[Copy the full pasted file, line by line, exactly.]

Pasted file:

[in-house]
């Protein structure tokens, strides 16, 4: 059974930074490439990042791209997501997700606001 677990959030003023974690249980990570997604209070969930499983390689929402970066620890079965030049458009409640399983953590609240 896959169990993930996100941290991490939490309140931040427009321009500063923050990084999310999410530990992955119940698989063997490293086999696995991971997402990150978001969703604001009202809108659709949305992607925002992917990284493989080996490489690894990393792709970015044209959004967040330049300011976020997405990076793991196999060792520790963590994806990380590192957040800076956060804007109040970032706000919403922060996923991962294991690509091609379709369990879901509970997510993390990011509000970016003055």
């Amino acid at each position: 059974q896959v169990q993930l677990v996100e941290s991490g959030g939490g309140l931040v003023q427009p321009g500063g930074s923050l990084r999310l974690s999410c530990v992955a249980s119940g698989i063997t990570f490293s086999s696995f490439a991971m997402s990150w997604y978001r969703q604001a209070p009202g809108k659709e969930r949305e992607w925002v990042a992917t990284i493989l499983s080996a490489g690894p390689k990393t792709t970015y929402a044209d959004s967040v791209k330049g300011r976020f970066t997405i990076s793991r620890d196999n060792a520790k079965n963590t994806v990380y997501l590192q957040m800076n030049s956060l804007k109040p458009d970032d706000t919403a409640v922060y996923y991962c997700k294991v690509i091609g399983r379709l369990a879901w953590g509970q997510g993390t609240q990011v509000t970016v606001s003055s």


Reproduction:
[in-house]
């Protein structure tokens, strides 16, 4: 059974930074490439990042791209997501997700606001 677990959030003023974690249980990570997604209070969930499983390689929402970066620890079965030049458009409640399983953590609240 896959169990993930996100941290991490939490309140931040427009321009500063923050990084999310999410530990992955119940698989063997490293086999696995991971997402990150978001969703604001009202809108659709949305992607925002992917990284493989080996490489690894990393792709970015044209959004967040330049300011976020997405990076793991196999060792520790963590994806990380590192957040800076956060804007109040970032706000919403922060996923991962294991690509091609379709369990879901509970997510993390990011509000970016003055």
């Amino acid at each position: 059974q896959v169990q993930l677990v996100e941290s991490g959030g939490g309140l931040v003023q427009p321009g500063g930074s923050l990084r999310l974690s999410c530990v992955a249980s119940g698989i063997t990570f490293s086999s696995f490439a991971m997402s990150w997604y978001r969703q604001a209070p009202g809108k659709e969930r949305e992607w925002v990042a992917t990284i493989l499983s080996a490489g690894p390689k990393t792709t970015y929402a044209d959004s967040v791209k330049g300011r976020f970066t997405i990076s793991r620890d196999n060792a520790k079965n963590t994806v990380y997501l590192q957040m800076n030049s956060l804007k109040p458009d970032d706000t919403a409640v922060y996923y991962c997700k294991v690509i091609g399983r379709l369990a879901w953590g509970q997510g993390t609240q990011v509000t970016v606001s003055s």